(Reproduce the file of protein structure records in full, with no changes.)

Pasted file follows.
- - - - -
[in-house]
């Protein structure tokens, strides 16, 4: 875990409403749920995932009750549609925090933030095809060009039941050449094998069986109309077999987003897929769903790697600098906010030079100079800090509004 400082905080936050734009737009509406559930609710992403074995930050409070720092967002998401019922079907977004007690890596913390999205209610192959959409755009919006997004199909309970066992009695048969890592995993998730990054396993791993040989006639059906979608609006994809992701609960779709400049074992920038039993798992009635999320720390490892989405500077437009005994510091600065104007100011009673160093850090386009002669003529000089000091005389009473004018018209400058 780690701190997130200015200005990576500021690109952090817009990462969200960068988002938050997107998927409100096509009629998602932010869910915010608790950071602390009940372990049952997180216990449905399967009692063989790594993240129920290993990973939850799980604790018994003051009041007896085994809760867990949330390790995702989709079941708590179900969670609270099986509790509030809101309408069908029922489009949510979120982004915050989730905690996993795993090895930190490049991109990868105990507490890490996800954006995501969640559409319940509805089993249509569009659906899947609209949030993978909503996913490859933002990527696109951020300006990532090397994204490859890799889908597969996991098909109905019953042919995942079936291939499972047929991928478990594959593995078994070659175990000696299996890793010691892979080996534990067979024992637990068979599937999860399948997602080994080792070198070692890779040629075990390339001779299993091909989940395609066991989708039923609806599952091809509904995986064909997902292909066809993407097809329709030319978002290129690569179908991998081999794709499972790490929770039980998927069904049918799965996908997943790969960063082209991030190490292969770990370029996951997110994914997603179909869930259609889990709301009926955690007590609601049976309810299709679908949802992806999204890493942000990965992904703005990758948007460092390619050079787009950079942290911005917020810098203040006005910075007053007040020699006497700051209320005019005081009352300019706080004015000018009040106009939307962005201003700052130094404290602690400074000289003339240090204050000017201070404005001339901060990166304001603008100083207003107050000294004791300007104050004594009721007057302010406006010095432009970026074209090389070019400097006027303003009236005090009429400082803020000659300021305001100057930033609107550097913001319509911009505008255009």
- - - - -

[in-house]
């Protein structure tokens, strides 16, 4: 875990409403749920995932009750549609925090933030095809060009039941050449094998069986109309077999987003897929769903790697600098906010030079100079800090509004 400082905080936050734009737009509406559930609710992403074995930050409070720092967002998401019922079907977004007690890596913390999205209610192959959409755009919006997004199909309970066992009695048969890592995993998730990054396993791993040989006639059906979608609006994809992701609960779709400049074992920038039993798992009635999320720390490892989405500077437009005994510091600065104007100011009673160093850090386009002669003529000089000091005389009473004018018209400058 780690701190997130200015200005990576500021690109952090817009990462969200960068988002938050997107998927409100096509009629998602932010869910915010608790950071602390009940372990049952997180216990449905399967009692063989790594993240129920290993990973939850799980604790018994003051009041007896085994809760867990949330390790995702989709079941708590179900969670609270099986509790509030809101309408069908029922489009949510979120982004915050989730905690996993795993090895930190490049991109990868105990507490890490996800954006995501969640559409319940509805089993249509569009659906899947609209949030993978909503996913490859933002990527696109951020300006990532090397994204490859890799889908597969996991098909109905019953042919995942079936291939499972047929991928478990594959593995078994070659175990000696299996890793010691892979080996534990067979024992637990068979599937999860399948997602080994080792070198070692890779040629075990390339001779299993091909989940395609066991989708039923609806599952091809509904995986064909997902292909066809993407097809329709030319978002290129690569179908991998081999794709499972790490929770039980998927069904049918799965996908997943790969960063082209991030190490292969770990370029996951997110994914997603179909869930259609889990709301009926955690007590609601049976309810299709679908949802992806999204890493942000990965992904703005990758948007460092390619050079787009950079942290911005917020810098203040006005910075007053007040020699006497700051209320005019005081009352300019706080004015000018009040106009939307962005201003700052130094404290602690400074000289003339240090204050000017201070404005001339901060990166304001603008100083207003107050000294004791300007104050004594009721007057302010406006010095432009970026074209090389070019400097006027303003009236005090009429400082803020000659300021305001100057930033609107550097913001319509911009505008255009």